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Home :: Archive :: 2004 :: June ::
The Murder of Gonzago
The Shakespeare Conference: SHK 15.1301  Thursday, 17 June 2004

[1]     From:   Bill Arnold <
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        Date:   Wednesday, 16 Jun 2004 08:08:46 -0700 (PDT)
        Subj:   Re: SHK 15.1290 The Murder of Gonzago

[2]     From:   David Cohen <
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        Date:   Wednesday, 16 Jun 2004 17:43:21 -0500
        Subj:   Re: SHK 15.1290 The Murder of Gonzago


[1]-----------------------------------------------------------------
From:           Bill Arnold <
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Date:           Wednesday, 16 Jun 2004 08:08:46 -0700 (PDT)
Subject: 15.1290 The Murder of Gonzago
Comment:        Re: SHK 15.1290 The Murder of Gonzago

Pamela Richards writes, "Yes, Bill, not only is Hamlet fictional, his
fictional character lacks the prescience to anticipate which of his
beliefs will have been rejected by scientists 400 years later.  "You're
preaching to the choir now, Brother Bill."

OK: for the record I have no sisters, so you are wrong on the last
accusation that I am related to you.

OK: you are also wrong in your conclusion that somehow scientists of
today have mandated against Will S.'s play *Hamlet*!  Assuredly, they
have not, just as they have not mandated against fictional works like
*E.T.* and *Star Wars*.  Science is deals with non-fiction issues, we
all assume, and *Hamlet* is a work of fiction.  Science does not enter
the realm of the play *Hamlet* in the manner in which you are
suggesting.  I can watch *E.T.* or *Hamlet* without fear of someone
doubting my sanity, just as I can watch Prince Hamlet on the boards
without doubting his sanity, when he confronts characters in the play,
including the spirit/ghost in ACT ONE.

Bill Arnold
http://www.cwru.edu/affil/edis/scholars/arnold.htm

[2]-------------------------------------------------------------
From:           David Cohen <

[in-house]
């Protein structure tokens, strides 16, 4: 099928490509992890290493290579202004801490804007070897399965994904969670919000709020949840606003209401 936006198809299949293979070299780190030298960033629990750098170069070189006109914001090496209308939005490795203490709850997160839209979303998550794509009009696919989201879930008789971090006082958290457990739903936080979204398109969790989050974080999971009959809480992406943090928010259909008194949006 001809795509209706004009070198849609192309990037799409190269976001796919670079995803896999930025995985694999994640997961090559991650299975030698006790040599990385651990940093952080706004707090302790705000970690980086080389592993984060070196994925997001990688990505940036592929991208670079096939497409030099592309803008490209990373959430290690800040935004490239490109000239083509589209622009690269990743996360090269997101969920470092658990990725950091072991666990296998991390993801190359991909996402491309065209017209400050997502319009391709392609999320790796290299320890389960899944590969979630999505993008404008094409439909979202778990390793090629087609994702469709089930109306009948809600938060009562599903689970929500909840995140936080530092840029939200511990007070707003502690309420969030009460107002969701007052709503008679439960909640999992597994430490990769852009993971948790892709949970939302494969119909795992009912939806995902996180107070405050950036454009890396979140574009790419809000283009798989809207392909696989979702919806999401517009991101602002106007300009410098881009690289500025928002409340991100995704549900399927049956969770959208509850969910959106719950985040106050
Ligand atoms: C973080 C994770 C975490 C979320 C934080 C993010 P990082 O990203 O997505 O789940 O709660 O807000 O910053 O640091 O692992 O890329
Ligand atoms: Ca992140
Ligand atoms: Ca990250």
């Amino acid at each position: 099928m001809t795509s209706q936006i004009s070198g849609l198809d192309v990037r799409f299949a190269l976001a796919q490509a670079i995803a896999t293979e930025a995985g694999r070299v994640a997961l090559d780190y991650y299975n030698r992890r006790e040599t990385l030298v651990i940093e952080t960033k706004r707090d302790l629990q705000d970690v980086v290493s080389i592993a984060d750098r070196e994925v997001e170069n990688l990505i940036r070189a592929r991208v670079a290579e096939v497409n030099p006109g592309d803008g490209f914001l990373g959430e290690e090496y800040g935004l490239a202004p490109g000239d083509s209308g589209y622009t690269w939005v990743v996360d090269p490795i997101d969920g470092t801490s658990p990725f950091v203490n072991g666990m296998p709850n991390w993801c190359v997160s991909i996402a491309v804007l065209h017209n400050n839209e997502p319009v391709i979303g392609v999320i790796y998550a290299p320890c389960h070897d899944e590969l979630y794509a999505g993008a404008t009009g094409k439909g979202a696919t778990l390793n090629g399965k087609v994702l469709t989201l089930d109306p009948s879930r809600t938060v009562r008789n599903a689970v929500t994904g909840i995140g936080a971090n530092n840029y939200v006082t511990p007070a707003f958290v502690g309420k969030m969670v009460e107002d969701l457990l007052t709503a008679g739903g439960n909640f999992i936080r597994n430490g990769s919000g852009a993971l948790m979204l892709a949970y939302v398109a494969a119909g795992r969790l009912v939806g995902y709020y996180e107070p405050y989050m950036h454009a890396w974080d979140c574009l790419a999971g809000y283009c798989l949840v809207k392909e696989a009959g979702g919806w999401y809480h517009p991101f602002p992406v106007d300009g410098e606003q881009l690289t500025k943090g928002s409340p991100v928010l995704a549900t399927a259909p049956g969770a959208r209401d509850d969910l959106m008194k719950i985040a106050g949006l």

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Date:           Wednesday, 16 Jun 2004 17:43:21 -0500
Subject: 15.1290 The Murder of Gonzago
Comment:        Re: SHK 15.1290 The Murder of Gonzago

Regarding Pamela Richards <
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 > SHK 15.1290

Sounds good-rather psychoanalytical, which I actually have a certain
fondness for-but you need to prove it.  If it is false, you need a
definitive test to show it (falsification criterion).  It is simply not
enough to say that an action is preceded by some unconscious belief,
rather than that a belief is constructed, after the fact, just as
conscious awareness-no belief involved, I would guess-occurs after an
unconscious reaction to avoid hitting a car. My point is that you can
simply say that all actions are preceded by beliefs, that is axiomatic,
and leave at that-your belief, consciously stated-but saying so and
feeling so doesn't necessarily make it so.

 > . . .  Sometimes we
 >learn more about beliefs from behavior than we do from a person's stated
 >thoughts.

Well, that's surely true.

 > . . . We may simply follow the actions of the character to
 >see if there is indeed a set of beliefs that will consistently explain
 >their behavior, and if so, what they might be.

Where do you see it, how do you see it, by what divination? How do you
know if what you "see" isn't, mirror-like, a  reflection of your own
fantasy?

 >The advantage in
 >studying this correlation is that it helps us comprehend the character's
 >possible intentions and motivation.
 >
 >Hamlet warns us . . . Yet some of his odd actions may be evidence
 >of beliefs Hamlet holds which bear further scrutiny and will give us
 >clues to his possible intentions and motivation.

Perhaps you could let us know what you discover, but quotes please, to
show us the textual basis of you inferences.

David Cohen

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